Learn how to make smooth and shiny sweet red bean paste (dou sha) or known as Anko in Japan that you can use as filling for many Asian pastries, Chinese mooncakes, bread, baked buns, steamed buns, or just eat by spoonfuls if you wish. Instant pot-friendly. Vegan and gluten-free.
Sweet red bean paste (dou sha) is very commonly used as filling for steamed buns, bread, or pastries in Asian cooking. I used to buy readymade dou sha, but homemade dou sha is pretty straightforward to make too and with a pressure cooker, you don’t even need to soak the bean if you don’t want to.
INGREDIENTS FOR SWEET RED BEAN PASTE
1. SMALL RED BEANS (AZUKI BEANS)
Small red beans or azuki beans are available at Asian grocery store in dried form.
Regular white sugar is used in this recipe. The level of sweetness can be adjusted to your liking.
3. COOKING OIL
The cooking oil is added to create that shine and smoothness to the paste to make it suitable to roll into balls which you can use for filling later
The cornstarch binds everything together and make the paste easier to work with
Adding a small pinch of salt really elevates the final taste of the sweet red bean paste. We love it!
HOW TO MAKE SWEET RED BEAN PASTE FROM SCRATCH
1. SOAK THE BEANS FOR AT LEAST 6-8 HOURS
2. COOK THE BEANS
If cooking on the stove: Boil the beans for 45 minutes or until the beans can be easily mashed
If cooking with pressure cooker: If the beans are soaked, pressure cook the beans on high pressure with some water for 20 minutes. If the beans are not soaked, pressure cook on high pressure for 40 minutes.
Blend the cook beans in a blender or use an immersion blender into a paste consistency.
4. COOK AGAIN
Transfer the bean paste to a saucepan. Add sugar and oil and cook over medium heat until the paste is dry.
5. Continue to cook until the paste is shiny and started to leave the sides of the pan.
6. LET IT COOL DOWN
Let the sweet red bean paste cool down completely before storing. They can be kept in the refrigerator for up to 2 weeks. You can freeze them for longer storage.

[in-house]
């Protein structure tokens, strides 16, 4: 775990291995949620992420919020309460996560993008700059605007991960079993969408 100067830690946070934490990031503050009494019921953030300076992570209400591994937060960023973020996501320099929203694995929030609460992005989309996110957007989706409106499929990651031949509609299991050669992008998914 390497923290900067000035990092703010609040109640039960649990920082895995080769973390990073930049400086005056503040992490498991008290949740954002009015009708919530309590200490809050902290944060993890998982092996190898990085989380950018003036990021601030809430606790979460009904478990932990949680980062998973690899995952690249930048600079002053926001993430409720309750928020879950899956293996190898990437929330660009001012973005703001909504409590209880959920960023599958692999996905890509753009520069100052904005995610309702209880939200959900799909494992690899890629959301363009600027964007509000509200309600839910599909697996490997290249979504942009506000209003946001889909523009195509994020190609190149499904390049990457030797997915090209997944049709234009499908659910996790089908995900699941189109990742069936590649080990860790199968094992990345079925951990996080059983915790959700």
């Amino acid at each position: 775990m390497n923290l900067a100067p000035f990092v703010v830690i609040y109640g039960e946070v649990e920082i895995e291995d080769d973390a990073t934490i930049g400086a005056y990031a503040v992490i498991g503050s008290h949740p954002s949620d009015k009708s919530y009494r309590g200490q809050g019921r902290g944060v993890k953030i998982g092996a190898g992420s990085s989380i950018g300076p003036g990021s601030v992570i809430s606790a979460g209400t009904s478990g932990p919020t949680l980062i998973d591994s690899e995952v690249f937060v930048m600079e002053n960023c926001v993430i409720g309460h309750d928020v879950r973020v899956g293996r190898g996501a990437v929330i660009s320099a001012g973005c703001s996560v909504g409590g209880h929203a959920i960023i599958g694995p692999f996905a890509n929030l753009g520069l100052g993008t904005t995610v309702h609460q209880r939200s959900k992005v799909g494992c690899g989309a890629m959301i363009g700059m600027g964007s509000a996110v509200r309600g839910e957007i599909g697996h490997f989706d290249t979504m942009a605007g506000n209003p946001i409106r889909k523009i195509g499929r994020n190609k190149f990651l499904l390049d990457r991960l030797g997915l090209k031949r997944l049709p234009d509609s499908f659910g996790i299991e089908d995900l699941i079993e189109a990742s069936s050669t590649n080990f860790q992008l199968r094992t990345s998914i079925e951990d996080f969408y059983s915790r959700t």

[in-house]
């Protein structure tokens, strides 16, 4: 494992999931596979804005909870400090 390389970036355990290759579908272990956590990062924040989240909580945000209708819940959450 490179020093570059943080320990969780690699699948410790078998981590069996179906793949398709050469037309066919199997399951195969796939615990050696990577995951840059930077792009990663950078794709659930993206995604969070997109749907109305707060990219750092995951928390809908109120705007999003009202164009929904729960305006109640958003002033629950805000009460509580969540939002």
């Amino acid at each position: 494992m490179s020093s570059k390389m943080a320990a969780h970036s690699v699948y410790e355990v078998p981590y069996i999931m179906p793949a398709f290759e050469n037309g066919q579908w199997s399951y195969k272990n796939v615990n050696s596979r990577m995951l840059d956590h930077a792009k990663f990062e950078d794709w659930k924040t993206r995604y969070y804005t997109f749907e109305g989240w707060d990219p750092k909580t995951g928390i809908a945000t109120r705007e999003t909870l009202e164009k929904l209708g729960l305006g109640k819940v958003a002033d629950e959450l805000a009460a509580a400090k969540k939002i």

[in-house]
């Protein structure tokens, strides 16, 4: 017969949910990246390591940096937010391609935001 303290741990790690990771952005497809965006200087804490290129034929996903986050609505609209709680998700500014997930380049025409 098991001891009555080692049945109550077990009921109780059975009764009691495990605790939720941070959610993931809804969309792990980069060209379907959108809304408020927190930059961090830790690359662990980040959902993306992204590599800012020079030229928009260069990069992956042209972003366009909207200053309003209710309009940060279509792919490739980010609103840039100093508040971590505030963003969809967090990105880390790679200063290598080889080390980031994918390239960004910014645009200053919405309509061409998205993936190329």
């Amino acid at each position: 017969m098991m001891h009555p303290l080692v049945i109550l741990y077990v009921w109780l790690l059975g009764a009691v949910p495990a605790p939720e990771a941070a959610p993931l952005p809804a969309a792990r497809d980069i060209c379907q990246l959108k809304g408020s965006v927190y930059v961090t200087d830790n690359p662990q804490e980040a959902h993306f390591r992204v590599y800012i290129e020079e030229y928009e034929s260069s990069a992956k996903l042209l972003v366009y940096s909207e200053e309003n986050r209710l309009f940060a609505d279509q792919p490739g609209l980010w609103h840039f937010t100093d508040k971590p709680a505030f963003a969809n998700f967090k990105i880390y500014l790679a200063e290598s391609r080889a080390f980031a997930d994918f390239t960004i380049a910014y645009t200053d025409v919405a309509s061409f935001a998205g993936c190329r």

WHAT CAN I USE DOU SHA FOR?
You can use it as a filling for : Dou sha bao, Jian dui, Red Bean Pastry (Tau Sa Pia), Dorayaki, Sweet Red Bean Popsicle
FREQUENTLY ASKED QUESTIONS FOR MAKING DOU SHA
1. Dou sha came out so runny
It is important to drain off water after cooking the red beans and cook off the water. Too much moisture will make it soft and not suitable as filling for bread, steamed buns and pastry as this will affect the overall result
2. Does it have to be smooth or chunky?
It can be both. It really depends on your preference. If you like a chunkier texture (you can still see some beans), then don’t process it in a food processor and just manually mash it
3. Can I pressure cook red beans?
You certainly can. In fact, I love to pressure cook beans because I don’t have to presoak the beans. See recipe for more detailed instructions
DID YOU MAKE THIS HOMEMADE SWEET RED BEAN PASTE RECIPE?
I love it when you guys snap a photo and tag to show me what you’ve made 🙂 Simply tag me @WhatToCookToday #WhatToCookToday on Instagram and I’ll be sure to stop by and take a peek for real!
Instant Pot Sweet Red Bean Paste (Dou Sha)
- 200 gr red beans / azuki beans (not kidney beans)
- 50 gr sugar more if you want it sweeter
- ¼ tsp salt
- 3 cups Water for boiling the beans
- 80 gr cooking oil see notes
- Soak the bean for at least 8 hours. I soaked mine overnight and then discard the water
- Prepare a big pot and add water, about 2-inches above the beans. Boil the beans until they are soft or cracked open in most cases, about 1 to 1 1/2 hours. You may need to top off with some water along the way. Proceed to "Blending the paste"
Instant Pot method:
- Place the beans in the insert of the instant pot. Add water about 1 inch above the beans. Cover the lid. Turn the steam release handle to seal. Press pressure cooker and set timer to 40 minutes if you did not soak the beans. If you soak the beans, set the timer to 20 minutes